It still amazes me however, how technology and the web based world has evolved in the last three decades. Many of us will remember watching Back to the Future II, and thinking how amazing would it be to have a telephone conversation with someone where you can actually see them at the same time on the screen! Who knew that 28 years later, we would all be making those sort of phone calls on a daily basis and not have to worry about any extra charges for it.

I was also from a generation where the mobile phone was only just coming into popularity for both the old and young folk. I think I was 14 years old when I got my first phone. My 7 year old nephew has his own iPad!

With this advance in technology, it opens the world of possibility to people. It can create knowledge, power and even love. However it can also create a lot of issues that perhaps people never foresaw. As a Mum of two boys, I worry about giving them a facility where the world (good, bad and ugly) is at their fingertips.

For now though I have comfort that they do not know my password for my phone or iPad, and they have never asked for it….yet!

The only one advance in technology that still hasn’t come to fruition, is the expandable pizza that takes two seconds to cook. One can still live in hope.

Rosie Ward


As a start in a 2017 effort to update and revamp, we have upgraded to HTTPS, the security-concerned friend of HTTP.

HTTP stands for HyperText Transfer Protocol, and it denotes the set of rules computers use while communicating in HyperText (web pages) over the web. That HTTP’s rules underpin the web can be seen in the typical URL – “”. The prefix to that address denotes the protocol in use.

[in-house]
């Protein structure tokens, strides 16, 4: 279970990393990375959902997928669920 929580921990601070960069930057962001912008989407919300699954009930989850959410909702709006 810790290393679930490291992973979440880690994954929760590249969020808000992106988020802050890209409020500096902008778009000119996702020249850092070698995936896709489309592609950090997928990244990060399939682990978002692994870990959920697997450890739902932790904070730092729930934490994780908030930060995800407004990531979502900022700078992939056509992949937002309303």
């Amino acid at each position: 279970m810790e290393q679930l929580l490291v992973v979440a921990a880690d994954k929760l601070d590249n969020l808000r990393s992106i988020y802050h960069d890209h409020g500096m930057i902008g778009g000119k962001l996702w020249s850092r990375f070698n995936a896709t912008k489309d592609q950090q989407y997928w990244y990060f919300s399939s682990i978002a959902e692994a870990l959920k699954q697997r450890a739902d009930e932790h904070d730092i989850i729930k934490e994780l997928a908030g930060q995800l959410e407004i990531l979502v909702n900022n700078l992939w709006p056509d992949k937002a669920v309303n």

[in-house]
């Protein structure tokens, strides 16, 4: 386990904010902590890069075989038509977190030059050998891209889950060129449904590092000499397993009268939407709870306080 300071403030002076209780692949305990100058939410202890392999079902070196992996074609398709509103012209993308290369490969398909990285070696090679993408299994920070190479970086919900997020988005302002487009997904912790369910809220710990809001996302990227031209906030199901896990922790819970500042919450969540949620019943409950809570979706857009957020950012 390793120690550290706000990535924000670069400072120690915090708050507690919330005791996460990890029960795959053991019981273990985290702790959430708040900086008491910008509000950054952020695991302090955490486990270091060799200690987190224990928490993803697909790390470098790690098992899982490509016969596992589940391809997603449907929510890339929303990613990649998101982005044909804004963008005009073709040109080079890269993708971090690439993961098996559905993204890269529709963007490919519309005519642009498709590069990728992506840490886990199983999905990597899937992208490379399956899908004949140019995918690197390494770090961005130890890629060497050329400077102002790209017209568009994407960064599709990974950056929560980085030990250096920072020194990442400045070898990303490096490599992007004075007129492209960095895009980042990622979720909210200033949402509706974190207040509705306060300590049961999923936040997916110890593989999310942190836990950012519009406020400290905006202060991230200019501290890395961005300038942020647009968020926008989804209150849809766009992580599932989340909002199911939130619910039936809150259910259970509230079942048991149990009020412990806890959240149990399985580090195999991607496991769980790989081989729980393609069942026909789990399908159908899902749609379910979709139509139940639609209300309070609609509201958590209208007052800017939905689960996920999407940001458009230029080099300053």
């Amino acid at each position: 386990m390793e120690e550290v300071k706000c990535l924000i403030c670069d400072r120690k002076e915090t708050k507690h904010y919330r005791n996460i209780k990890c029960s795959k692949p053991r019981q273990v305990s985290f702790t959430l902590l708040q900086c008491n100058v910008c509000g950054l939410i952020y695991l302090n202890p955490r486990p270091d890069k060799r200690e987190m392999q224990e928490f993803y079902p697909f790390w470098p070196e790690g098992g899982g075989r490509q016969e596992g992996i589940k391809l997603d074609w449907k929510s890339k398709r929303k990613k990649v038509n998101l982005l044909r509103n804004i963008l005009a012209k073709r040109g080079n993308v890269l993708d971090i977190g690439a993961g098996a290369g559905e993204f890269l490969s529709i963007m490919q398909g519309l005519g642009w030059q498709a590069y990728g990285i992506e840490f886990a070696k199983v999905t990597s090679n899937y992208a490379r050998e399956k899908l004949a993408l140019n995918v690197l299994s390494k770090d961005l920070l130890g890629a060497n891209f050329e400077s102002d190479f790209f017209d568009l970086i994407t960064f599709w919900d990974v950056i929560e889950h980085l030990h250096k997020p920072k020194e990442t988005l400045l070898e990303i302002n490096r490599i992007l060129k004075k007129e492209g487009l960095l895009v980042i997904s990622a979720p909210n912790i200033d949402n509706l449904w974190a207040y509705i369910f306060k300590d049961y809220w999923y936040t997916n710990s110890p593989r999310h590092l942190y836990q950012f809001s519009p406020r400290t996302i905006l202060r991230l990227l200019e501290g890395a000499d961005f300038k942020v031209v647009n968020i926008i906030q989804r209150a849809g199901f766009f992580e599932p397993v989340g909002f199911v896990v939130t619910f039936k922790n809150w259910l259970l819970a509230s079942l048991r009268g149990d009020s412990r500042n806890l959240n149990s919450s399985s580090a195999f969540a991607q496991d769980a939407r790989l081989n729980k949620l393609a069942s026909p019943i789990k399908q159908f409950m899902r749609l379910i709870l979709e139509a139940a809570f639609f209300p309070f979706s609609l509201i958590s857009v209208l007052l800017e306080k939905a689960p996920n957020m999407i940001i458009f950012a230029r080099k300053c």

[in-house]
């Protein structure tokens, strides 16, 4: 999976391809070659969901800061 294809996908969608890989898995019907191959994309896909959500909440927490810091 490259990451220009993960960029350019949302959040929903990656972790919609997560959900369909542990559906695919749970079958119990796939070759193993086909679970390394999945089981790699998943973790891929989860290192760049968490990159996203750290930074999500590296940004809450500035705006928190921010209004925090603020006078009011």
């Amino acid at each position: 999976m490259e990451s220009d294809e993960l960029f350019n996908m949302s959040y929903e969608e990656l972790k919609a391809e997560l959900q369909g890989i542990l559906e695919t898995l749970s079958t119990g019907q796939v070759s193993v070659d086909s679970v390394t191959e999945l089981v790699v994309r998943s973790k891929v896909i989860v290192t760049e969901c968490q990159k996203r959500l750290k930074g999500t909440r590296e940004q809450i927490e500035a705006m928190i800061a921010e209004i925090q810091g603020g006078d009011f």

You may have noticed that more and more sites over the past decade are labelled with a different prefix – “”. This denotes that the site is accessed over HTTPS; or HyperText Transfer Protocol Secure. HTTPS adds security concerns to HTTP’s base ruleset, ensuring that all transferred data is encrypted, undamaged and travelling to an authenticated recipient (in other words, HTTPS helps ensure that you are actually browsing, not someone pretending to be Amazon).

For the modern web, HTTPS is important. There’s no way around it. HTTP doesn’t concern itself much with secure communication, because the original purpose of the web was just to share textual information. The modern web, by which we trade personal details millions of times a second, requires a more secure underlying ruleset. When you’re sending someone your credit card details to make a purchase, you’re going to want that to be encrypted – it’s as simple as that.

There are reasons other than adapting to industry standards to upgrade to HTTPS, from SEO to simple consumer reassurance. Google ranks secure sites higher than insecure sites by default, so upgrading is a good first-step for getting to page one. Consumers are becoming more aware of security concerns on the web, too – largely thanks to that green padlock you see next to secure web addresses in the browser – and are less likely to provide any details over an insecure connection. The sound theory is that if you provide a secure connection, your customer is much more likely to contribute to your business with confidence.

Implementation of HTTPS for a domain involves purchasing a certificate from a Certificate Authority, and some server configuration. Those certificates verify domains as being owned by the people who claim to own them, facilitating the green padlock your users will see. Here at Tidy, we’re happy to provide this service and set up secure connections, moving the web forward and growing your business – just give us a call, or send us an email.